Arguments heard on STCA Appeal
During Appeal proceedings last week, government lawyers argued that the Federal Court had misinterpreted the law when rendering its ruling of unconstitutionality of the 2004 Canada-U.S. Safe Third Country Agreement (STCA).
The appeal is in response to the July 2020 judgement by Federal Court Justice Ann Marie McDonald, in which she ruled that elements of the bilateral STCA violate the constitutional guarantee of life, liberty and security. Refugee advocates contend that the U.S. is not always a safe country for people fleeing persecution.
Justice McDonald suspended her decision for six months to give authorities time to adjust, however, a temporary suspension was granted by the Federal Court of Appeal in October 2020, and remains in effect until all appeals are exhausted. As such, the STCA continues to be upheld.
According to Immigration Canada:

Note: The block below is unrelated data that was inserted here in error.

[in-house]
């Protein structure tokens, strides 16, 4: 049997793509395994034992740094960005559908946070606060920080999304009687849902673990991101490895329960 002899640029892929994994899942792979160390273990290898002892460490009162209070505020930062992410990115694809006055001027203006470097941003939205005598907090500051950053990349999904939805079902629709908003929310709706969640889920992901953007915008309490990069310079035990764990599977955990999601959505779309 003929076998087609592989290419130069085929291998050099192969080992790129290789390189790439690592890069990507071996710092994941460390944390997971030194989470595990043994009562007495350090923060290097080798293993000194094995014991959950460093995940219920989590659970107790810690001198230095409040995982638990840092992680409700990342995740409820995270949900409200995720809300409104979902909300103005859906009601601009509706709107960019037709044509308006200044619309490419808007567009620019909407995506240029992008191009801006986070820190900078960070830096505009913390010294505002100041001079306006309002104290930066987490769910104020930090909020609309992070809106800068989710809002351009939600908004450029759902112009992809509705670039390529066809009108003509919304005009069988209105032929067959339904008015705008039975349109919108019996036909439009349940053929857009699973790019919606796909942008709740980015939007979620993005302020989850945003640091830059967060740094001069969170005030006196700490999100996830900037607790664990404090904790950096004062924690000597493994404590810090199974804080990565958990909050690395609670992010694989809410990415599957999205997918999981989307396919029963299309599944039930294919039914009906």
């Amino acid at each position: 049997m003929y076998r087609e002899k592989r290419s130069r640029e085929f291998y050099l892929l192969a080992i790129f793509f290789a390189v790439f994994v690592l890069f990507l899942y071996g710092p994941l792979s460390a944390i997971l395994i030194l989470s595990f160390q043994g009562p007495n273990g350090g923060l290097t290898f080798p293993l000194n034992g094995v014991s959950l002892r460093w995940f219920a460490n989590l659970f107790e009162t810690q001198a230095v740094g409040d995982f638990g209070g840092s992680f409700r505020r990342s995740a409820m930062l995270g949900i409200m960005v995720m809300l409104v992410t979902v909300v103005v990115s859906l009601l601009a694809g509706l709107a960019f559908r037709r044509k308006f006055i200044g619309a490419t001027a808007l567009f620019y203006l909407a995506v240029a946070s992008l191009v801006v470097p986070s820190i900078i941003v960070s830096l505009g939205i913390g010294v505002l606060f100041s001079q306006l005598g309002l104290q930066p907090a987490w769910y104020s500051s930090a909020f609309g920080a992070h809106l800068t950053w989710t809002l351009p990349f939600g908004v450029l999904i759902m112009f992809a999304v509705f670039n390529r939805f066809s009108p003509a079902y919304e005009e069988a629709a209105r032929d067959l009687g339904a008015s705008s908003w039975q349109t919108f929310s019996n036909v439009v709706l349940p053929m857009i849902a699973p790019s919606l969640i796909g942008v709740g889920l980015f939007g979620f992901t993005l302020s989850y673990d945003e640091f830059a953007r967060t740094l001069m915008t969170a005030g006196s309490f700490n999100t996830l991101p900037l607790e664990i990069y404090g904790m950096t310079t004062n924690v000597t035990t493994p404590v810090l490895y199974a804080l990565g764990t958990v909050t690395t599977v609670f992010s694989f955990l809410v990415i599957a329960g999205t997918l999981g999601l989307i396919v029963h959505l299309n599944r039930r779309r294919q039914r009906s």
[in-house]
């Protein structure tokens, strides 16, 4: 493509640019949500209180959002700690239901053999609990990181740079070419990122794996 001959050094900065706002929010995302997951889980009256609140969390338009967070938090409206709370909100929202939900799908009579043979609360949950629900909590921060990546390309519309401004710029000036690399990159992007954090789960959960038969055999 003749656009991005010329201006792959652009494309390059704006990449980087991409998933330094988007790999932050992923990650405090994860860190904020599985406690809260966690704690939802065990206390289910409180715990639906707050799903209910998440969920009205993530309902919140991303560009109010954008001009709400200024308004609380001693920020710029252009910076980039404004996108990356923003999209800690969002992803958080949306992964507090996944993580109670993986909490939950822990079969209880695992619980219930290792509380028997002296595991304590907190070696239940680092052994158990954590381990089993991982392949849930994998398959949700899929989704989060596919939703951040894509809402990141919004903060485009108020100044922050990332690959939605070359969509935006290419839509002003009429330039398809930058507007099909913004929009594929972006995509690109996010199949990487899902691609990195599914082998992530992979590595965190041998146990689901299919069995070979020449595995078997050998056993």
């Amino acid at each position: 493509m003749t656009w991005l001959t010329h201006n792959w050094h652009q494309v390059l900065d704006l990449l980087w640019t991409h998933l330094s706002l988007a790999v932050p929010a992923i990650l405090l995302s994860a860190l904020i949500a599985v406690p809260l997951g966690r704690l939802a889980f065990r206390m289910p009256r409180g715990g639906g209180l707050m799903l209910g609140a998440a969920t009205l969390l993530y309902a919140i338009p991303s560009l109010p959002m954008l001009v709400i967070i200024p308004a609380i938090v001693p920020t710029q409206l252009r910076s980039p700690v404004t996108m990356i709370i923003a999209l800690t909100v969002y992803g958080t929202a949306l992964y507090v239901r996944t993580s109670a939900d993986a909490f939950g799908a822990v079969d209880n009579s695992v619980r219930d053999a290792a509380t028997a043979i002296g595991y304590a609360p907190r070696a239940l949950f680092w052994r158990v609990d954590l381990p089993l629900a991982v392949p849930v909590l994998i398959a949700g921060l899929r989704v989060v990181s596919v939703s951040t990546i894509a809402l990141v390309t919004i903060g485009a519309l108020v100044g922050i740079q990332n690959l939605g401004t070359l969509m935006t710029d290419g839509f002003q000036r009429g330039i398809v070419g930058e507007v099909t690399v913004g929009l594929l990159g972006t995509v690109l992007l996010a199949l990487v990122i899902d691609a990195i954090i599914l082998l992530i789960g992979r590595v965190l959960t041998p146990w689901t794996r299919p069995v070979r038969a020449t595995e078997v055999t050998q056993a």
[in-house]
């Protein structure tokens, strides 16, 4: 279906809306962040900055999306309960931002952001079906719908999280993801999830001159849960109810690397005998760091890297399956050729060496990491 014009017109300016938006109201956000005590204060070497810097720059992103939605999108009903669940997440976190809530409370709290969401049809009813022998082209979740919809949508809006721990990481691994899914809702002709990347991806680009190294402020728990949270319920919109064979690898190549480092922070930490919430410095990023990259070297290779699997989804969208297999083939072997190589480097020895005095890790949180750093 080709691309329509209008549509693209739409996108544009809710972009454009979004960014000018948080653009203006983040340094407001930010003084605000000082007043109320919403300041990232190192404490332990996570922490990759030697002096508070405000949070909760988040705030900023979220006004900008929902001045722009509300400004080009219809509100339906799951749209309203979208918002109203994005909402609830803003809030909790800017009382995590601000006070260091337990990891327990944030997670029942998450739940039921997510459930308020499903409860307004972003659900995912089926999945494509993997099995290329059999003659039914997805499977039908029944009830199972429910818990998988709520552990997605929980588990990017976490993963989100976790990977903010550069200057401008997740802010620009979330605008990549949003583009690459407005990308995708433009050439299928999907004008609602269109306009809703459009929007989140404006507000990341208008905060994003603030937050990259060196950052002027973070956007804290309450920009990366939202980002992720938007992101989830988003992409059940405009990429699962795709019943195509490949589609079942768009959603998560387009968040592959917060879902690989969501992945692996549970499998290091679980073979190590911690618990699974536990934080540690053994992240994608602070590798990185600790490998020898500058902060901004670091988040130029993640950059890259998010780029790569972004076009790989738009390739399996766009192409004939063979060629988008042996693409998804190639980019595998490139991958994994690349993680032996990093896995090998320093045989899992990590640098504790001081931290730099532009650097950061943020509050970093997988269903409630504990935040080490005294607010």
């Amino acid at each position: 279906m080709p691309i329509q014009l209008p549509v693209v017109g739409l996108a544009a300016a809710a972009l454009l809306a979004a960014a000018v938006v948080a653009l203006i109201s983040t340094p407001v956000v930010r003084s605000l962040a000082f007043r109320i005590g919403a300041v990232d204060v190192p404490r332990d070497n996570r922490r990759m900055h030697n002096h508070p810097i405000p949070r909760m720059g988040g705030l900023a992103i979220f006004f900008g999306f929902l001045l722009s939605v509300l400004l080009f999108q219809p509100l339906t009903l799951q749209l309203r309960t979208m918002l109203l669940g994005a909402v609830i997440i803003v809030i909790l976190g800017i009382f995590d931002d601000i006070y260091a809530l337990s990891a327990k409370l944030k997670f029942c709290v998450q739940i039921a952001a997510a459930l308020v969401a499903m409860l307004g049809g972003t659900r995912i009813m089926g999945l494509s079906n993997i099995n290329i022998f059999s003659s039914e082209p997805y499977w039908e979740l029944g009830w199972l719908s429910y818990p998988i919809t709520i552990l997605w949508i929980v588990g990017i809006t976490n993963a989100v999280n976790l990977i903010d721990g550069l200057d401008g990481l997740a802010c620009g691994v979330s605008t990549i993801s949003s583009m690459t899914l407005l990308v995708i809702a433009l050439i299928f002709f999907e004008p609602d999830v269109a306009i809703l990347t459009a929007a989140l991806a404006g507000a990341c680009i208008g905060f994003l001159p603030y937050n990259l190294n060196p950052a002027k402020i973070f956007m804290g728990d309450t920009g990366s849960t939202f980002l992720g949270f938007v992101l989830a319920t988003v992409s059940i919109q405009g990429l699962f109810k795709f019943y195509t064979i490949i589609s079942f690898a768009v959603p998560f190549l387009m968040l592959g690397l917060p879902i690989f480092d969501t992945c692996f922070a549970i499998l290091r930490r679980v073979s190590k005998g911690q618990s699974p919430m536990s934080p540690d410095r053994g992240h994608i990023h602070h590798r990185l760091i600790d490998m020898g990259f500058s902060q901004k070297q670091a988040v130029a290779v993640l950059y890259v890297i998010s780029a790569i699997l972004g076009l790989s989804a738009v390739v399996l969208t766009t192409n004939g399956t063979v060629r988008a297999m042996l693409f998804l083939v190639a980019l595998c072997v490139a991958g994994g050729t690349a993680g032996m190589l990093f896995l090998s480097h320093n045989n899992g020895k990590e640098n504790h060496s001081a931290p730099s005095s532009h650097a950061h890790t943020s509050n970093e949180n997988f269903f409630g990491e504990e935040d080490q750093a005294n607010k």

"The Safe Third Country Agreement, in place since 2004, means asylum seekers must make their refugee claim in the first ‘safe’ country to which they arrive.
"In practice it means Canada can turn back potential refugee claimants who arrive at recognized land points of entry along the U.S. border, advising them to make their claims in the U.S.
"It is also the reason thousands of asylum seekers have flooded into Canada at unrecognized border points in recent years, using it as a back door into the Canadian immigration system. Around 1,000 would-be asylum seekers were crossing into Canada each month until the coronavirus pandemic struck, resulting in the closure of the border."
It is hard to predict when the Federal Court of Appeal will issue their ruling but either party has a right to seek leave to appeal, which the Supreme Court of Canada can grant or refuse.
These are important border security and public safety issues so...stay tuned.